From the chief product officer of Flipkart to revolutionising the healthcare space with Suki, Punit Soni has been a major hustler in India’s and Silicon Valley’s startup ecosystems.
His success story as an entrepreneur hit yet another milestone when Suki recently a raised $20 Mn funding led by Venrock, First Round, Social Capital, individual Googlers, and other angels including Nat Turner of Flatiron Health and Marc Benioff (CEO of Salesforce).
With Suki, Punit Soni is building an artificial intelligence (AI) product which intends to reinvent healthcare using cutting-edge machine learning and conversational voice.
It’s a digital assistant that helps doctors take care of their patients better by offloading most of their administrative and overtime work, assisting them at the clinical end.
From Flipster to entrepreneur, Soni’s product understanding remains unmatched. With several product startups coming up in India right now, one of the top concerns of a startup founder is to find a good team.
So, when we hosted Punit Soni on Inc42 Facebook Live AMA, we sought to understand from him that what he looks for while building a product team and how he thinks it should be structured in the initial stages of a startup.
Related Article: Lessons On Hustling From Ex-Flipster-Turned-Entrepreneur Punit Soni
Soni believes it all depends on what problem you are solving.
He explained, “I am solving a problem in healthcare. I have no experience in healthcare whatsoever. I have never worked in the space. It took me five to six months to even understand the basic language of healthcare. It was very obvious to me that I will be able to figure out how to build a product but I will not be able to understand how to go to the market.”
Therefore, one of the first people Punit Soni hired was someone who has actually done sales in go-to-market in three healthcare systems/tech companies over the last 15 years. He hired an MD from Stanford who has been a trauma surgeon for six years as his head of product.
Soni emphasised that it was pretty obvious to him that he needed someone who was a clinician because they would understand how the product can work better than someone who’s just worked on product.
He further elaborates, “So you have to ask yourself what your problem is. Then you have to identify the vacuum in your skill set for that. In my case, I needed go-to-market, I needed speech recognition but design as well, so I got the guy who ran speech recognition in Apple. And then I needed someone who understood enterprise systems very well. That’s why I got my CTO who ran enterprise infrastructure in SalesForce.”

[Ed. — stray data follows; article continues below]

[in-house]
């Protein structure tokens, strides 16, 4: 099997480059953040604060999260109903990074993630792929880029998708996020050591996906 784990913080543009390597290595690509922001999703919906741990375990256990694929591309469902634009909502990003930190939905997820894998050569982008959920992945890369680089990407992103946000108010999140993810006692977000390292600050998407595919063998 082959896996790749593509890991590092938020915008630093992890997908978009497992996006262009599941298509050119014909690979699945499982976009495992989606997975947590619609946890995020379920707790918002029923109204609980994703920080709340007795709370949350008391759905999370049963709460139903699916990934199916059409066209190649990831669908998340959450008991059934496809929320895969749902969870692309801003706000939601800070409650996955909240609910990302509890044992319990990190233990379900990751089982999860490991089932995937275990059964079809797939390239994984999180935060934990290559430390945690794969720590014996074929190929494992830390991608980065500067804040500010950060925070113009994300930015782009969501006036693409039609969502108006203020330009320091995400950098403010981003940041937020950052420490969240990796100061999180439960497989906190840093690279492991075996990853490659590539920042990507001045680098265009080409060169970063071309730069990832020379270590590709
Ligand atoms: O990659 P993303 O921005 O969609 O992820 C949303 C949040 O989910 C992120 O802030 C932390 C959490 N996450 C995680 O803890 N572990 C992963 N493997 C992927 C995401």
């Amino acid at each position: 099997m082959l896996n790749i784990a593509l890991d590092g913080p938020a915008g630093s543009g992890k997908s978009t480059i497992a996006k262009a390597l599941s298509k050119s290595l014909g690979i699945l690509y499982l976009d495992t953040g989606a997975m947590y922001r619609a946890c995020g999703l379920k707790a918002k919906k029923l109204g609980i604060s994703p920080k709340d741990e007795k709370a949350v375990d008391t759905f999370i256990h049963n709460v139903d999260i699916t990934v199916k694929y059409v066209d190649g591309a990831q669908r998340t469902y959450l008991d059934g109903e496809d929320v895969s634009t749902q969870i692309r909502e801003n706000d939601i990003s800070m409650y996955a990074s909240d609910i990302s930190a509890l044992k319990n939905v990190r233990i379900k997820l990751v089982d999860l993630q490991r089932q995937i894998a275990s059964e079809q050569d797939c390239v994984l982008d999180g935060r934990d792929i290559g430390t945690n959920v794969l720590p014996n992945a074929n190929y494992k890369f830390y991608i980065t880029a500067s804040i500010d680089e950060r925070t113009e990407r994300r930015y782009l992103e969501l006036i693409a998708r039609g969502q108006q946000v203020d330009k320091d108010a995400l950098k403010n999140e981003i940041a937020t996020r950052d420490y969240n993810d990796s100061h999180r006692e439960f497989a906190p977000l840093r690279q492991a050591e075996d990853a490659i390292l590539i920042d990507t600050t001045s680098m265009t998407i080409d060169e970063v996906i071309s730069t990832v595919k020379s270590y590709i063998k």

Punit Soni believes that you can build a team once you have identified what skill sets you need and what problem you are solving and what you have.
He further explained that if you go about it in this manner, the best people are going to come and work for you.
But a product company needs a chief product officer. How different is this role is in a big organisation vs a young startup?
Soni explained that in a big organisation, the head of product’s job is to be the voice of the consumer.
“The head of product brings idealism to the table about the vision and what the organisation wants to build. Sometimes, that is untainted by the tactical and real pressures of sales and what we need to do to keep moving the company. The product head is also the glue that joins or marries the sales and the design engineering with each other,” he adds.
So, the chief product officer, in many ways, is a tactician, a diplomat, an idealist — a pretty difficult role to address, especially in a large company.
But, Punit Soni believes that in a small startup, for the most part, there should be no chief product officer.
“The founder or the CEO is the chief product officer. I actually got a product head because I am building something in healthcare and I needed a person who had spent a lot of time as a doctor in health systems. And no matter what I do, I just don’t have the expertise to put myself in the shoes of clinicians,” he elaborates.
Therefore, Soni believes unless that’s the situation you are in, there is no real need for a chief product officer in a startup. You are just wasting money.